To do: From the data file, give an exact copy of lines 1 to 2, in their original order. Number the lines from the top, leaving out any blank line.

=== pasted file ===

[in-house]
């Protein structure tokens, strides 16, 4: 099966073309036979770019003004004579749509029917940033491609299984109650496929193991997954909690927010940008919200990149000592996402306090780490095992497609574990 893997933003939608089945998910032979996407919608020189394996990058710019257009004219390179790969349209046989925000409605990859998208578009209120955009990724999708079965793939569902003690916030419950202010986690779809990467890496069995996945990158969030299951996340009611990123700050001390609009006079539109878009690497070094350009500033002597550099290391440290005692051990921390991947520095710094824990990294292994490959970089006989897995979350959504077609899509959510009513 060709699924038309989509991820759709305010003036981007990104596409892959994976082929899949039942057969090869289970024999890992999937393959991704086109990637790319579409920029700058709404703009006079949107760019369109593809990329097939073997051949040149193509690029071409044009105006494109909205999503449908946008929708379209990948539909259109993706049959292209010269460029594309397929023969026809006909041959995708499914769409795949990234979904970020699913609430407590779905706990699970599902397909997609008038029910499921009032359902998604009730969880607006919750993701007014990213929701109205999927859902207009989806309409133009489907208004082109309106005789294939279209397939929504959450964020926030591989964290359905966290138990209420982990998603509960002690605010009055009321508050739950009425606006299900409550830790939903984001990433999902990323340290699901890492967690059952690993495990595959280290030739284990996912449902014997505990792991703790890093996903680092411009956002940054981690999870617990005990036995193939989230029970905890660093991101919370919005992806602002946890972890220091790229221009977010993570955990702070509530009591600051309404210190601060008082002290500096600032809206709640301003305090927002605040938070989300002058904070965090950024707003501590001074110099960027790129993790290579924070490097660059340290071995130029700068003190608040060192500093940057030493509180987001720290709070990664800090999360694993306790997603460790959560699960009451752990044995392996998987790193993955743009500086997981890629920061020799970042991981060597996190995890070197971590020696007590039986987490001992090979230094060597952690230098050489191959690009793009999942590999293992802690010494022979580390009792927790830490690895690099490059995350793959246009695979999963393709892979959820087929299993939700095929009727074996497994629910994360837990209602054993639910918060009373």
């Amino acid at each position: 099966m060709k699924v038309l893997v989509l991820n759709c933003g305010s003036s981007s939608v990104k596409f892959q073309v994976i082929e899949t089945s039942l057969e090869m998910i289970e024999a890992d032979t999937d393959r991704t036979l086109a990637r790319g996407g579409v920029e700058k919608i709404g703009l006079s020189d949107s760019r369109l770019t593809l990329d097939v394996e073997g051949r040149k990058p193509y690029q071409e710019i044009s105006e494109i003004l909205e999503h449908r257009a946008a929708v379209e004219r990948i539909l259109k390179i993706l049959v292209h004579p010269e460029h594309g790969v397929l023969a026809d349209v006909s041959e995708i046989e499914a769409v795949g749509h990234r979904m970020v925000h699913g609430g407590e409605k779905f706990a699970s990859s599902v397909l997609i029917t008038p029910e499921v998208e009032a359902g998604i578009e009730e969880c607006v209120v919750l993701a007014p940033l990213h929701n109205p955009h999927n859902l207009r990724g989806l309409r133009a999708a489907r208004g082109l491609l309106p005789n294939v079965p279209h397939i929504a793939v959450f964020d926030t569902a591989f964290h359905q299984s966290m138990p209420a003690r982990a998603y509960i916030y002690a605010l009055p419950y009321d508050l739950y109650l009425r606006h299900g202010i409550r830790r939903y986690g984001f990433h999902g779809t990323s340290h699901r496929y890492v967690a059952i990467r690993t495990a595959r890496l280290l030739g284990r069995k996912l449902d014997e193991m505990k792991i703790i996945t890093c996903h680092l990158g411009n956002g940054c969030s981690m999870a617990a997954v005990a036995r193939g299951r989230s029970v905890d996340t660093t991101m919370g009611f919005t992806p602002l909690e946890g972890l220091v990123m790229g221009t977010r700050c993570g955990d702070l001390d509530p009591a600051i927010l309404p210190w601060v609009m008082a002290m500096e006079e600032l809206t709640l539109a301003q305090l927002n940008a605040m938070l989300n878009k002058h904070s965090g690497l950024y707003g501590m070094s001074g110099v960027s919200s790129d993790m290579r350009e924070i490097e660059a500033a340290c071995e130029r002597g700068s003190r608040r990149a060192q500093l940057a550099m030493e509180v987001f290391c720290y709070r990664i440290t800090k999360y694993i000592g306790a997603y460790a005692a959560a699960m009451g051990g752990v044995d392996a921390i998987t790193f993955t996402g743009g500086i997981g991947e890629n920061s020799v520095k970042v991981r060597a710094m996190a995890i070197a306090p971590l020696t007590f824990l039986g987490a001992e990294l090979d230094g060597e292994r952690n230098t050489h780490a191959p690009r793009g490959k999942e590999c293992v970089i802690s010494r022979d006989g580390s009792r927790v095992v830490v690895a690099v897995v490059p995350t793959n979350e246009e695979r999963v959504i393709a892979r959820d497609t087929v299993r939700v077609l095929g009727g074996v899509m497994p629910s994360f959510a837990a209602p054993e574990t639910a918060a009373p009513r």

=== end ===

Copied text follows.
[in-house]
């Protein structure tokens, strides 16, 4: 099966073309036979770019003004004579749509029917940033491609299984109650496929193991997954909690927010940008919200990149000592996402306090780490095992497609574990 893997933003939608089945998910032979996407919608020189394996990058710019257009004219390179790969349209046989925000409605990859998208578009209120955009990724999708079965793939569902003690916030419950202010986690779809990467890496069995996945990158969030299951996340009611990123700050001390609009006079539109878009690497070094350009500033002597550099290391440290005692051990921390991947520095710094824990990294292994490959970089006989897995979350959504077609899509959510009513 060709699924038309989509991820759709305010003036981007990104596409892959994976082929899949039942057969090869289970024999890992999937393959991704086109990637790319579409920029700058709404703009006079949107760019369109593809990329097939073997051949040149193509690029071409044009105006494109909205999503449908946008929708379209990948539909259109993706049959292209010269460029594309397929023969026809006909041959995708499914769409795949990234979904970020699913609430407590779905706990699970599902397909997609008038029910499921009032359902998604009730969880607006919750993701007014990213929701109205999927859902207009989806309409133009489907208004082109309106005789294939279209397939929504959450964020926030591989964290359905966290138990209420982990998603509960002690605010009055009321508050739950009425606006299900409550830790939903984001990433999902990323340290699901890492967690059952690993495990595959280290030739284990996912449902014997505990792991703790890093996903680092411009956002940054981690999870617990005990036995193939989230029970905890660093991101919370919005992806602002946890972890220091790229221009977010993570955990702070509530009591600051309404210190601060008082002290500096600032809206709640301003305090927002605040938070989300002058904070965090950024707003501590001074110099960027790129993790290579924070490097660059340290071995130029700068003190608040060192500093940057030493509180987001720290709070990664800090999360694993306790997603460790959560699960009451752990044995392996998987790193993955743009500086997981890629920061020799970042991981060597996190995890070197971590020696007590039986987490001992090979230094060597952690230098050489191959690009793009999942590999293992802690010494022979580390009792927790830490690895690099490059995350793959246009695979999963393709892979959820087929299993939700095929009727074996497994629910994360837990209602054993639910918060009373």